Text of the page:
“It is unconscionable that the Senate would reverse their position and support one of the most restrictive ID laws in the country in order to target voters, specifically students, from exercising their right to vote,” said America Votes State Director Jessica Clark. “Even House Republicans agreed during recent committee meetings that we should not further restrict the forms of identification used during the last election, and not one person spoke in opposition.”

“Senate Republicans are fighting for an unnecessary law that will cost our state one million dollars in the short term alone, the same week they are drastically cutting essential health services for the elderly and disabled,” said Zandra Rice Hawkins, executive director of Granite State Progress. “Senate Republican leaders have misplaced priorities. They should be working to help Granite Staters instead of attacking voting rights in our state.”

GSP Video: State Senator Russell Prescott on Voter ID: Student ID’s Acceptable (http://youtu.be/CHzKHXg3gZY)

“On the topic of, do we in general, accept student identification? And that should be yes, we should.”

GSP Video: State Senator Russell Prescott on Voter ID: Student ID’s Acceptable (http://youtu.be/J2kpbchE2O4)

 “The Senate position believes that if a person fills out a challenged voter affidavit, they are taking a large responsibility upon telling the truth and there really is no need to accept the funds.”

Sen. Prescott testified before the NH House Election Law Committee, April 10, 2012. The Senate must pass legislation that alters the New Hampshire Voter ID law this session or only four types of ID will be accepted to obtain a ballot starting September 2013. Individuals without an acceptable form of Voter ID will be required to have a color photo taken by a poll worker.


**ICYMI: Nashua Telegraph today also reports:  “Young Democrats, Republicans align to ask for change to voter ID”

**NHLN post on college students opposing new voter ID changes include a letter from the NH Young Republicans and NH Young Democrats.

To Address NH’s Mental Health Problems, We Must Increase Funding To Mental Health Care

As we grieve with the families of Newtown, Connecticut, we should take a moment to reflect on the condition of New Hampshire’s mental health system.

“Mental health care in New Hampshire has become a game of musical chairs.  Budgets are tighter, meaning fewer treatment beds. And patient numbers keep rising, meaning more people left without treatment.  The wait for a bed at NH Hospital, the state’s only psychiatric hospital, is often days, and those waiting stay in windowless emergency rooms occasionally requiring security if the patients get agitated. It is not uncommon for a dozen people to wait at Concord Hospital on a weekend hoping a bed at NH Hospital will open.”  Read the full Business NH article here.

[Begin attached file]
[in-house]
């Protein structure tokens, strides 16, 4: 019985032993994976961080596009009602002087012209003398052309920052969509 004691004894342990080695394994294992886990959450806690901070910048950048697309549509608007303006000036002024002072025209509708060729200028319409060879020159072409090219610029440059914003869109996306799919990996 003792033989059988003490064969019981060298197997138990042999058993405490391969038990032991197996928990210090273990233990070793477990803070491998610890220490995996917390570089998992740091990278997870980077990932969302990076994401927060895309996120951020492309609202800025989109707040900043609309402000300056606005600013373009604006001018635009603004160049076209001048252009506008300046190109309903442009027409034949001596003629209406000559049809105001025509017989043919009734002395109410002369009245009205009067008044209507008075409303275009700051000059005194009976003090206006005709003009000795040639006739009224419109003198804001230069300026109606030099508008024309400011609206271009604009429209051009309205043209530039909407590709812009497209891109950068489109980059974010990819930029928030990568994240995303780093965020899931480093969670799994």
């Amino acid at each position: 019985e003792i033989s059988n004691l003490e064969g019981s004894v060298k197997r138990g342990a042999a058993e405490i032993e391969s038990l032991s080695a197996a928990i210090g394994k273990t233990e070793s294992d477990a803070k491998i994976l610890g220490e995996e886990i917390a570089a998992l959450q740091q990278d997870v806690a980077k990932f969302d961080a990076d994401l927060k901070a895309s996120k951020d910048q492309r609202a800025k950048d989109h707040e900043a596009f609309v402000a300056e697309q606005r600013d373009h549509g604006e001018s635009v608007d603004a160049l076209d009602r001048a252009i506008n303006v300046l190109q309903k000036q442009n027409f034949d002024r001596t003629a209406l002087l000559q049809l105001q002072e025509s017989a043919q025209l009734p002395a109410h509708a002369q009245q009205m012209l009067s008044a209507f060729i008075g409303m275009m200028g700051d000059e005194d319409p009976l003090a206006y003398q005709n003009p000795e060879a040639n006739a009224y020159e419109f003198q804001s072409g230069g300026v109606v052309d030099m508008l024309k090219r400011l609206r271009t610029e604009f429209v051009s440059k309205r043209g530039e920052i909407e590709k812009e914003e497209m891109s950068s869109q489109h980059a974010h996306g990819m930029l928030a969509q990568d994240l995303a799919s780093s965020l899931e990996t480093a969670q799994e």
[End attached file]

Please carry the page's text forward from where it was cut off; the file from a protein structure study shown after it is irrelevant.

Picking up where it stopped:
According to a 2011 Dartmouth College Policy Brief,

Over the past decade, the demand for mental health services in New Hampshire has greatly increased while the system has been affected by numerous budget cuts. This has led to reduced or closed programs, staff shortages, layoffs, and extended waiting lists. In addition to direct impacts on the mental health system, the budget cuts have also led to an increased usage in other areas such as correctional facilities, the judiciary system, and emergency rooms.

And that was written before the latest budget cycle – which, among other cuts, sharply reduced the CHINS (Children in Need of Services) program.

[mantra-pullquote align=”right” textalign=”right” width=”33%”]“A certain, probably substantial percentage of these kids — their behavior is going to get worse if they don’t get help,” Lightfoot said [/mantra-pullquote]

The nearly 1,000 children in a given year — 400 to 500 at any given time — who have traditionally been served through CHINS would be reduced to about 50.  “A certain, probably substantial percentage of these kids — their behavior is going to get worse if they don’t get help,” [Jack] Lightfoot said. “When they don’t get help for whatever issue, they become more likely to become a more serious criminal. I think we have to be very careful about that.”

Read the full Fosters article here.

One week ago, the state Department of Health and Human Services announced it would soon reopen a dozen beds at NH Hospital, and would seek additional mental health funding in the next budget cycle.  NH Hospital has closed three units with 60 beds since 2009. Read the full Union Leader story here.